How my Analytics Work

published 01/17/2022 • 2m reading time • 268 views

Outdated Article

This article was written in January 2022, before I remade my website. None of the code or design outlined in this article are still in use.

I want to be able to see if anybody is interested in my website, but I also care about people’s online privacy. So Google Analytics or anything like it was completely out of the question as it doesn’t respect user privacy. So I decided to write my own analytics system!


The first step was to figure out what I wanted it to do. This is what I came up with.

It will log every request’s time, method, user agent and referrer, Each request will be grouped by the client IP address, and it will save the data in a binary format to save space. An API route will also be made to remotely retrieve the data (with authentication of course).


Note: You can see the full implementation on GitHub here

This whole system runs as pre Middleware for afire, So every request it will add the request stats to an internal buffer. About every hour it will load the analytics file for that day, deserialize it, merge in the data from the buffer, clear the buffer, re serialize it and save it.


I made an experimental analytics viewer for this data. It’s not even close to being done yet :P. It’s made to use the Analytics API to get the data and ApexCharts for showing it.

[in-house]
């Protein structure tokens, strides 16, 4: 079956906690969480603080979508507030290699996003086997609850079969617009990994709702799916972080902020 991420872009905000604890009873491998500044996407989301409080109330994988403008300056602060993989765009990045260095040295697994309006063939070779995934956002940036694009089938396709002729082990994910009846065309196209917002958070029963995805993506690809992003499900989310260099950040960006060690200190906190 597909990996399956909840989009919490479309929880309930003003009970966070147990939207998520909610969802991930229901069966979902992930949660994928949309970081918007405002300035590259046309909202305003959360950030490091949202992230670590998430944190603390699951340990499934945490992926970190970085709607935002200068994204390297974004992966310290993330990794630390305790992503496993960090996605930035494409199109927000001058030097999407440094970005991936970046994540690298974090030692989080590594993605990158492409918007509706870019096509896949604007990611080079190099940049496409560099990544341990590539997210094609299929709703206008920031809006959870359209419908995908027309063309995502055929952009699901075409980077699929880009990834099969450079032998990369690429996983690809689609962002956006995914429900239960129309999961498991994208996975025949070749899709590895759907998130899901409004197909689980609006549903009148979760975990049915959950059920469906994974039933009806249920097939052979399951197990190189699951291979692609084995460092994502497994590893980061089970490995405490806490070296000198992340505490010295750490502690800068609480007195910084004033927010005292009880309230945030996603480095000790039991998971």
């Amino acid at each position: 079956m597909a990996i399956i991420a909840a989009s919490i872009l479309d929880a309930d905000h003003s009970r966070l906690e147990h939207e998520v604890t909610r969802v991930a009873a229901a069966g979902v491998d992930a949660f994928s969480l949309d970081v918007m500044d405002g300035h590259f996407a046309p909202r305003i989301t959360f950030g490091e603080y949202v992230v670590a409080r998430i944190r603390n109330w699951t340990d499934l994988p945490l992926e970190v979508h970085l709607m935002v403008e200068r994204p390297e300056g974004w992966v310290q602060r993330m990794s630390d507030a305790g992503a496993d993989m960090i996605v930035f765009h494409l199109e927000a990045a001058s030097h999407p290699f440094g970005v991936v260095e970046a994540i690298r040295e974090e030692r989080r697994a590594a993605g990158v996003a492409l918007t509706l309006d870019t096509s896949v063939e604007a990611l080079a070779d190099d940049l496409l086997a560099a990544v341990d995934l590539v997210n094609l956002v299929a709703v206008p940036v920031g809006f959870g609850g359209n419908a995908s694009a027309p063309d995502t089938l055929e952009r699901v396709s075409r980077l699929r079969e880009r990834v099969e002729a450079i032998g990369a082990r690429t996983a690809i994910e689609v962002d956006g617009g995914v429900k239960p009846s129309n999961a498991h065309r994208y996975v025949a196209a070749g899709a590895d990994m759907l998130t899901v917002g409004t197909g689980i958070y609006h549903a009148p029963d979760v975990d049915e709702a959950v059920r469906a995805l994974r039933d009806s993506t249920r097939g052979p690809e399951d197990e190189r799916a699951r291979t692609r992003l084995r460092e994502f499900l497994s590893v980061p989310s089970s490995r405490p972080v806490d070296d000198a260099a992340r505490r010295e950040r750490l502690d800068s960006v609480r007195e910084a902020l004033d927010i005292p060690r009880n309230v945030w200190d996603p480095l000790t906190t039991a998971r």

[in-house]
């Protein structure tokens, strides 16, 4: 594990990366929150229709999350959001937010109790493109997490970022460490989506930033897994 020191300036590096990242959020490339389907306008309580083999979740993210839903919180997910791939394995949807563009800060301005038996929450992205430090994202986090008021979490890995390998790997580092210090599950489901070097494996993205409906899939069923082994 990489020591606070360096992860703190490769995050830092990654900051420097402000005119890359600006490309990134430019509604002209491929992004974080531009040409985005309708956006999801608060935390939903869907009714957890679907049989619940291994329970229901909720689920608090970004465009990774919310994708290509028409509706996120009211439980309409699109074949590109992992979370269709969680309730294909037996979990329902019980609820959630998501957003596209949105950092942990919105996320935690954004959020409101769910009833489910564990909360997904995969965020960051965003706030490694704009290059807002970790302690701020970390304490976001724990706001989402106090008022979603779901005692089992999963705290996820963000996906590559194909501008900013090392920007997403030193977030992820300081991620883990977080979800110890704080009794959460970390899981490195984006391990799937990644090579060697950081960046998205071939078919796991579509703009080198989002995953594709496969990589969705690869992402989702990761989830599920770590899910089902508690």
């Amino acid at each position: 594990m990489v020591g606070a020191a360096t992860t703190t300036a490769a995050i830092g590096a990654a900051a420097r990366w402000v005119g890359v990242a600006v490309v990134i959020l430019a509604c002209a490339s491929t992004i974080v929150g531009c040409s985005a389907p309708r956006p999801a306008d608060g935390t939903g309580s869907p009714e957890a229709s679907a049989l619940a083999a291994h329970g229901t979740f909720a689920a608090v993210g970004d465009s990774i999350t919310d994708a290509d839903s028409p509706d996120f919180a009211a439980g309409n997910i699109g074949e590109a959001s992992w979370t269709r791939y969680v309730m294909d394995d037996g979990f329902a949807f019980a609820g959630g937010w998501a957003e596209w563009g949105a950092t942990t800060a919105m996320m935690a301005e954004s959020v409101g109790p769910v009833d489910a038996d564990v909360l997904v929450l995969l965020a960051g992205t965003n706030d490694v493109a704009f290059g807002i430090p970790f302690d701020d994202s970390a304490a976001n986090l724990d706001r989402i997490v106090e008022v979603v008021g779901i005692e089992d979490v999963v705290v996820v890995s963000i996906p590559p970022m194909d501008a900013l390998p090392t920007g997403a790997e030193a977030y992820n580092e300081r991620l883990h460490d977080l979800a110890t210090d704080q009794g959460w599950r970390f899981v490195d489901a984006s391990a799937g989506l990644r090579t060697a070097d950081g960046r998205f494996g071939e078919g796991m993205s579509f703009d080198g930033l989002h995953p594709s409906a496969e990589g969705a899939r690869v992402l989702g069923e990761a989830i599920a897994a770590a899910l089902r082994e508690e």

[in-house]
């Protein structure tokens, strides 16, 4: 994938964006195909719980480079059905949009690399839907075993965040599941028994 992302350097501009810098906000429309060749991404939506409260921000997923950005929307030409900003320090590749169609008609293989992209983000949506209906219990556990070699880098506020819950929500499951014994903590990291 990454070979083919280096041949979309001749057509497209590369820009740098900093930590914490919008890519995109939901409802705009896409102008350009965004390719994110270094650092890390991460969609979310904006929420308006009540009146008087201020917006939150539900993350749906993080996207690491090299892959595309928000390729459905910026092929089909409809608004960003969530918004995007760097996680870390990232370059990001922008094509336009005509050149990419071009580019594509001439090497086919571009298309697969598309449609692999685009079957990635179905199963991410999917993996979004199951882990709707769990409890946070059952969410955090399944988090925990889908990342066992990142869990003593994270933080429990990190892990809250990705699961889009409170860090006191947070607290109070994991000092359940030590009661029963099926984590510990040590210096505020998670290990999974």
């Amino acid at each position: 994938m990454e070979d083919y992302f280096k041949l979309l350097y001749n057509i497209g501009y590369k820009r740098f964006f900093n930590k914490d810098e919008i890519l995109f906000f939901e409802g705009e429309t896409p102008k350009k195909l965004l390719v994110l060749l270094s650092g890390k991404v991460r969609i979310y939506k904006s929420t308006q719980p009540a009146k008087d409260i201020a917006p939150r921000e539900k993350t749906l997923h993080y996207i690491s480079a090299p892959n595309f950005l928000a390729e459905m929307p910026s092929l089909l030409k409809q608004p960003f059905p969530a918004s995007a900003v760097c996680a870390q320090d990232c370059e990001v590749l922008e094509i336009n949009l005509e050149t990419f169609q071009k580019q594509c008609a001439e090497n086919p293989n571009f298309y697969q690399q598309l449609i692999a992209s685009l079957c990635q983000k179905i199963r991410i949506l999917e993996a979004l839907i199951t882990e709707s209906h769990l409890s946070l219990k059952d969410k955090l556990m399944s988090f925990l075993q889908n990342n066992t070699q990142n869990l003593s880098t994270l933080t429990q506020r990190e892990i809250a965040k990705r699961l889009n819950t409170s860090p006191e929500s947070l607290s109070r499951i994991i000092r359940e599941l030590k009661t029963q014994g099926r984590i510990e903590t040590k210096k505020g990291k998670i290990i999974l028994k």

At the top it shows total requests per day, under it shows the 5 most common HTTP methods as well as the 5 most common paths, and below that is a Tree Graph of the 25 most common paths. It is a bit redundant on the paths, but again It’s still experimental. The very bottom has some simple global stats.

Analytics Viewer Screenshot


I think it’s a good start, It’s been working very well so far, except for a bug that would cause the API to be like 1000 times slower than it should be (now fixed).

It’s been fascinating seeing all the bots that request my site. Some are just indexing the content, but others try to use known exploits to hack my server. Recently (as to be expected) the Log4Shell exploit has been attempted 22 times on my site. The payload would be in the User-Agent, Path, Referrer or all of them.

Random PHP exploits have also been tried a lot (635 times), including WordPress Login attempts (128), CVE-2017-9841 (86), Xmlrpc.php Attempts (78) and more.

The analytics viewer definitely needs some more work. At some point I will add the ability to filter data, and show some new metrics. It may also a good idea to save the data to a database instead of a binary file.

Hopefully you enjoyed this little look into my analytics system!